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Now you might be asking yourself, if you hate Robert Kirkman's writing so much, why are you still reading it? What else am I supposed to do? I obtained copies of The Walking Dead series, am I just suppose to look at them until I have to return them? That's silly. I suppose, I could return them early and check out something else. That would also be admitting defeat and I won't let Kirkman's inability to tell a story from enjoying zombies. Nay, I say. Nay.
Of course, I'm also a literary masochist. I tend to get invested in the things I read, especially if it's a series book. Case in point: even though I find hammering pins underneath my fingernails more entertaining, I do plan to one day continue the Marvel Zombies series.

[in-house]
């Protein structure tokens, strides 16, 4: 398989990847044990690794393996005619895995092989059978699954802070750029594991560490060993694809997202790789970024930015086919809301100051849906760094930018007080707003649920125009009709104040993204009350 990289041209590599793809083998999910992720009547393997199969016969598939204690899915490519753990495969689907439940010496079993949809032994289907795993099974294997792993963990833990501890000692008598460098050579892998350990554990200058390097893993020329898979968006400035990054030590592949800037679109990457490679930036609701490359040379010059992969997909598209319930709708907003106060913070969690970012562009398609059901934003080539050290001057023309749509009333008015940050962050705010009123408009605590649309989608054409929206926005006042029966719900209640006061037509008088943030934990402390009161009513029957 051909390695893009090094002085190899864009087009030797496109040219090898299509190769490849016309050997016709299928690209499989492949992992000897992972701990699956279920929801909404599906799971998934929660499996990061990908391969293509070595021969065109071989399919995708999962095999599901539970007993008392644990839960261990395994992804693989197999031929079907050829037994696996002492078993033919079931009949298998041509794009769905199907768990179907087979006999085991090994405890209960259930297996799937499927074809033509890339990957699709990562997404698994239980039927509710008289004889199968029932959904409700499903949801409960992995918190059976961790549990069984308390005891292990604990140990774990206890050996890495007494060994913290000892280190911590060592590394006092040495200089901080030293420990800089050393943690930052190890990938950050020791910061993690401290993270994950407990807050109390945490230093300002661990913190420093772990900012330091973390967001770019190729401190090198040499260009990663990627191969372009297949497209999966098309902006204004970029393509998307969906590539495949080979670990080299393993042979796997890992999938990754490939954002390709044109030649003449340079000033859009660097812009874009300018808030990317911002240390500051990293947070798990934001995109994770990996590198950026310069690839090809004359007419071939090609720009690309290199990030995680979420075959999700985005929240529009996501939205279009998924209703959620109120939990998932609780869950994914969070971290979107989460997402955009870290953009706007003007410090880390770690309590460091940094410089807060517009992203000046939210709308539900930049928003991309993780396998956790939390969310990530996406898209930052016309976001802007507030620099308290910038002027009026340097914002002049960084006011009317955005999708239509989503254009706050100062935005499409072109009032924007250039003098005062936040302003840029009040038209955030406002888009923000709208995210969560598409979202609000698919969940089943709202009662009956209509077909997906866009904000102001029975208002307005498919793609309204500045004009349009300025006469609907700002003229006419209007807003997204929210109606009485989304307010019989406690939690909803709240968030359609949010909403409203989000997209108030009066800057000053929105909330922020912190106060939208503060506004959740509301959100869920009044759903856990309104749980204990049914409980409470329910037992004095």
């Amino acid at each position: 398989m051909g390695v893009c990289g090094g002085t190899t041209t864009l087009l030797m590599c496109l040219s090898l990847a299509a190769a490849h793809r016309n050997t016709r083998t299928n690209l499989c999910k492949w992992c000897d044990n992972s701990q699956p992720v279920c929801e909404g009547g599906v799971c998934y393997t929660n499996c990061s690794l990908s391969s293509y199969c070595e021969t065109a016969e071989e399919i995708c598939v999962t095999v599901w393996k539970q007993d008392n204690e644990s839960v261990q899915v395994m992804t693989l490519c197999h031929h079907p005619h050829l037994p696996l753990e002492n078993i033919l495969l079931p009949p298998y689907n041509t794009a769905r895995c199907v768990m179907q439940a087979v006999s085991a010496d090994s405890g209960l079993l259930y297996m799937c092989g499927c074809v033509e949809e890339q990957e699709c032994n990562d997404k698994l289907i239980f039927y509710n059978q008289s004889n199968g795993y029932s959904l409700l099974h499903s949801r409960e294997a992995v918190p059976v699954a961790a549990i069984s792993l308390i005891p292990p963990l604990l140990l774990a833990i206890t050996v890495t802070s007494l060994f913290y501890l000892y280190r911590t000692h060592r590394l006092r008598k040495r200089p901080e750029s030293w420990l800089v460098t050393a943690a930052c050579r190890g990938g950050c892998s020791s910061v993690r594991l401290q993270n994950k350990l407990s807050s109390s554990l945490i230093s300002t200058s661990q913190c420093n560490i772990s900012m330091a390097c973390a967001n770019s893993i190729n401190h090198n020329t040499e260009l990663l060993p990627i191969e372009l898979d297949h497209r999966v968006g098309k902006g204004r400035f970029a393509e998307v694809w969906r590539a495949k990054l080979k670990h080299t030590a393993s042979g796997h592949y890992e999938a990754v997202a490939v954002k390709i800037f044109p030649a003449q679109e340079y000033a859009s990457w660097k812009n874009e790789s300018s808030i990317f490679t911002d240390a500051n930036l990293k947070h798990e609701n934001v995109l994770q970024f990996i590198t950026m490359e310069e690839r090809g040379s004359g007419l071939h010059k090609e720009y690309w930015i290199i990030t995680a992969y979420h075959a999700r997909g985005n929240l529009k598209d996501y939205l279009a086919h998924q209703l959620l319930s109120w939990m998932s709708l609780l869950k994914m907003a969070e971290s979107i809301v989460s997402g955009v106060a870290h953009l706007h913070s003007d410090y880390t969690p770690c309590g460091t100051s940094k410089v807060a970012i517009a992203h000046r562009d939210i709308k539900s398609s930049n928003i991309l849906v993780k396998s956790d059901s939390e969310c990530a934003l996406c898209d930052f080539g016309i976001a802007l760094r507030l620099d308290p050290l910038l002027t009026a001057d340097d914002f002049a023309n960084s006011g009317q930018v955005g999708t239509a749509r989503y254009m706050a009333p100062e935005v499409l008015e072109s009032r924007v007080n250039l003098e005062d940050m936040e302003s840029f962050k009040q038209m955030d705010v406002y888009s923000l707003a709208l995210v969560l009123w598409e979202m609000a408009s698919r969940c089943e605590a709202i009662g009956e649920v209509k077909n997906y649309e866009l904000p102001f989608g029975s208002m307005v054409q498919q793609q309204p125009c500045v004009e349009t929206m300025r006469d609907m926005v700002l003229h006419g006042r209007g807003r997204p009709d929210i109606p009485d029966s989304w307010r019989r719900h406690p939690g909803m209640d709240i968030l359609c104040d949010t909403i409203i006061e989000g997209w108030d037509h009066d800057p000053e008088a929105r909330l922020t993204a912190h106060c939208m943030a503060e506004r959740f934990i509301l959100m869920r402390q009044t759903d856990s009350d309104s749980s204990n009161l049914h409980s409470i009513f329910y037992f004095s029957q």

There was also the shed of hope that, as the story progressed, I'd open up to Kirkman. Or at least, he'd improved. With The Walking Dead Vol. 2: Miles Behind Us - which collects issues #7-12 - Kirkman gets wordier. It's like during the zombie holocaust, everyone's vying to say the most. How do I put this? You know when you're in a room with someone who just like the sound of his own voice and a lot of what he says serves no true purpose or carries any depth? Or perhaps, you're in a room with someone and the silence has stretched out so long - or in order to prevent the silence from stretching - that you just have to say something - anything - just to keep the awkwardness from building up? Yeah. That's every single one of Kirkman's characters.
Tony Moore - who was responsible for the art in the first six - dropped out of the project after issue six, continuing to create the cover art. His replacement, Charlie Adlard, is suitable, making the characters his own, rather than attempting to copy Moore's style. Sadly, not even Adlard's art could save volume 2 for me. My fear is to what depths volume 3 will take me. Oh well, until next time, keep on hunting.